This week I just finished my last wedding cake of the season. It was a beautiful, sparkling, purple, 5-tiered cake with jeweled flowers and glorious ruffles. I delivered the cake yesterday and on the journey home, as I was decompressing from the incredible stress of the week leading up to delivery. I spent a little time reflecting on my experience in creating this cake.
I was mentally totting up the hours I put into the cake design (6 hours making sugar flowers, 2 hours rolling fondant (yup, 2 hours- my poor elbows are testament to that), 5 hours covering the cakes, etc.) I was momentarily horrified – when did I turn into this? When did the entire process of making a cake become little more than the sum of it’s parts?
The cake did look beautiful and I am sure it tasted just as good as it looked; I have spent a lot of time and care over the years working on my recipes and, of course, myself and my little one’s ALWAYS do the obligatory taste test. However, as I considered the vast amount of work that I had put into this cake and how much of that time was spent focusing on the exterior, rather than the interior- it got me thinking.
I honestly can’t remember the last time I JUST BAKED A CAKE; baked a cake for the sheer joy of baking a cake. I can’t remember the last time I made a cake that wasn’t chocolate cake or that wasn’t red velvet.
As cake making has become my career- it’s become something I avoid in my down-time; I’ve COMPLETELY lost my passion for baking – it dawns on me…I hate baking. So often am I completely shattered from the process of making one tiered wedding cake after another, I find myself avoiding baking cake at any cost. I think I reached an ALL-TIME low this year as I placed a store-made birthday cake in the cart for my own children’s birthdays. I was equal parts horrified and ashamed. I was just too darn tired to make their birthday cake.
I love cake decorating, in fact, the decorating aspect of this career is what most appeals to me. As the years have gone on and my career has taken off, I find myself rushing through the baking; finally enjoying the cake making process as I reach the decorating. I hear so often from other cake artists about how they loathe the baking aspect of making a cake -as though it is something that has to be endured in order to reach the part they love. It makes me truly sad, because I don’t recall always feeling this way. It’s startling to see how my baking and decorating priorities have changed.
When did baking become a chore?
I wanted to get back to basics, so over the next few weeks I am going to be digging up some of my old family recipes, baking them and sharing the results. I wanted to re-explore the passion in baking and not just the decorating.
This article is my way of shining the spotlight on the interior of our cakes. It is also my recollection of a simpler time in my career- a time before the focus of my cakes was how they looked, how many shares they received, what magazines they were featured in. Before the quality of the photographs and not the quality of the cake were all that mattered. A time before cake styling and backdrops took over my life. A time before fondant and sharp edges, ganaching and acrylic disks. It’s simply about a time when I would take infinite pleasure in the simple process of baking a cake. Spending time with my mum in our farm kitchen, cracking eggs on the counter-top, missing the bowl, and picking out bits of shell from the batter. A time when I would need a stool to reach the mixer, and would count the number of stirs. When the sound of parchment paper crinkling and the familiar scene of my mum buttering and lining her cake pans filled me with excitement. The heavenly aromas of vanilla beans, brown sugar and glace cherries. The delicious satisfaction of licking the spoon clean.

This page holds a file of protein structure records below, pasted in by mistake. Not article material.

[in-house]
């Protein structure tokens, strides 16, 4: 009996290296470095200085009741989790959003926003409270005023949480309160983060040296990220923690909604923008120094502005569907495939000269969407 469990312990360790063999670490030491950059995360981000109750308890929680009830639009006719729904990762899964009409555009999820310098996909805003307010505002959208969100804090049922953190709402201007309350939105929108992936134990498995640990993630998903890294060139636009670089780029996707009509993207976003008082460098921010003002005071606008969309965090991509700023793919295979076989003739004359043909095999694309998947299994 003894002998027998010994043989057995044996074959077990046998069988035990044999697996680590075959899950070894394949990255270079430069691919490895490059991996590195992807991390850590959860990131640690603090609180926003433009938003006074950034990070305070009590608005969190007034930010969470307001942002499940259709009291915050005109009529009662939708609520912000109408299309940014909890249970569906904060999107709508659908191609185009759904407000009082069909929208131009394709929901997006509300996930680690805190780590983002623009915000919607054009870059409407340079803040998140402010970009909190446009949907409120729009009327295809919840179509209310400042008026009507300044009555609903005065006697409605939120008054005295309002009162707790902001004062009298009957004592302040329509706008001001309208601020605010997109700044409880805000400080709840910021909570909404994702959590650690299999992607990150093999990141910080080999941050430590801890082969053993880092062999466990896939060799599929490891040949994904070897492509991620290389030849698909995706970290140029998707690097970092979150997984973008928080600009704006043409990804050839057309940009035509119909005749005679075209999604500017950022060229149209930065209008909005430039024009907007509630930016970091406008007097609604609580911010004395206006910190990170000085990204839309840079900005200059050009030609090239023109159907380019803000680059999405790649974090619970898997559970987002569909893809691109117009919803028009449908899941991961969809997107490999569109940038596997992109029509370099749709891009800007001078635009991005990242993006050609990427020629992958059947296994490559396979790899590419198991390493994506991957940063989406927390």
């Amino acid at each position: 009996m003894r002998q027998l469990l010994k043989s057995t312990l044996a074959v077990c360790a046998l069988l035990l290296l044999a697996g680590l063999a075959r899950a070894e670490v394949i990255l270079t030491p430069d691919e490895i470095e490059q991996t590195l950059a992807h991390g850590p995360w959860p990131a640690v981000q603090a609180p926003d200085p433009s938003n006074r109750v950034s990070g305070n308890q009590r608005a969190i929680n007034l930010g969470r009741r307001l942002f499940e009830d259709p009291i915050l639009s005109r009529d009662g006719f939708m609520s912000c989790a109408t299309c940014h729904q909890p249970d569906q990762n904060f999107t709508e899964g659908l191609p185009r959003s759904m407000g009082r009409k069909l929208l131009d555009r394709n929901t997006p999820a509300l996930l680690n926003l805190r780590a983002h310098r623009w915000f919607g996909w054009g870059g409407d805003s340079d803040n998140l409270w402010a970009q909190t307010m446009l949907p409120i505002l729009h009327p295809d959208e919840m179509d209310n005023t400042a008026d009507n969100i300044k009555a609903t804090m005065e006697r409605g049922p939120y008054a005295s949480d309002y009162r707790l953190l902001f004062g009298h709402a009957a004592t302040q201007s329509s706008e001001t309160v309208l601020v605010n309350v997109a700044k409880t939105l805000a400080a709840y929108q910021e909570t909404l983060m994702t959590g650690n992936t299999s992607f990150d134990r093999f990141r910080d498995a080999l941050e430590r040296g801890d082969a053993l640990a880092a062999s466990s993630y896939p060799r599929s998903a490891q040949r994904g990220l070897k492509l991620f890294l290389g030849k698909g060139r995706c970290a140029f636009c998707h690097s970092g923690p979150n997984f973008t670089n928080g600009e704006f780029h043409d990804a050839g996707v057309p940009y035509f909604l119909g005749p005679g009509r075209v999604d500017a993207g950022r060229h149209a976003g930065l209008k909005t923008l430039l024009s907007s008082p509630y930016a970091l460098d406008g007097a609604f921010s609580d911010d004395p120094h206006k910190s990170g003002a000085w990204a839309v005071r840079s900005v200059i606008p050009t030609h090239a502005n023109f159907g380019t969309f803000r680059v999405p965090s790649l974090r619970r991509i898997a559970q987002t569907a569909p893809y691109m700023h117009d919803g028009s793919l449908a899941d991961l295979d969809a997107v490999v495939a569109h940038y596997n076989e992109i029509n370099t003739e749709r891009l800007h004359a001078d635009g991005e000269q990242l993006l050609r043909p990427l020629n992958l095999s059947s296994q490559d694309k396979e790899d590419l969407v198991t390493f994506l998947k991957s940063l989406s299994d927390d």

This is my exploration of falling back in love with baking a simple and delicious cake. It’s also my way of sharing that passion and wonder with my own children. Passing on the baking torch. I feel like the worst parent in the world sometimes. I am so pre-occupied with keeping them OUT of my kitchen for fear of damaging a customer order that I am robbing them of this bonding experience. I want to share my love of cake with my children, and watch them miss the bowl- see them lick the spoon; take pleasure in creating e a home-made, messy cake.
I seriously love our community and this is not meant to ignite fury among box bakers, or, to say that scratch baking is better- I truly have no opinions on whether scratch is better than box and I would be lying if I said I had only ever scratch made cakes. However, I personally feel that whilst there are some cake artists out there that are pioneering the humble cake, so many of us are SO focused on the end product- we just suffer through the baking process. I find myself in exactly this situation.
There’s just too much pressure for people entering this industry to create PERFECT cakes, and that’s just not reality.
So this week I will be baking one of my favorite cakes- coconut cake. I remember my mum used to make this cake for us on the weekend and she would store it in an old biscuit tin. My dad and I would sneak slices of it throughout the week. It’s a simple two-layer coconut cake with a coconut buttercream filling and frosting.
I’ll be using this recipe courtesy oif King Arthur Flour: http://www.kingarthurflour.com/recipes/coconut-cake-recipe
It sort of intimidates me to even consider making a cake and then posting a cake to my Facebook page – that is JUST A CAKE and not a cake that is a tiered wonder.
I invite all of you, especially those of you that feel the way I do. Those of you who are eager to reconnect with our simple craft. Those of you who want to just make a good old fashioned cake; to join me in this process!
by Rebekah Wilbur
Rebekah Wilbur is editor of American Cake Decorating magazine and owner of Rebekah Naomi Cake Design, a Virginia based custom cake boutique.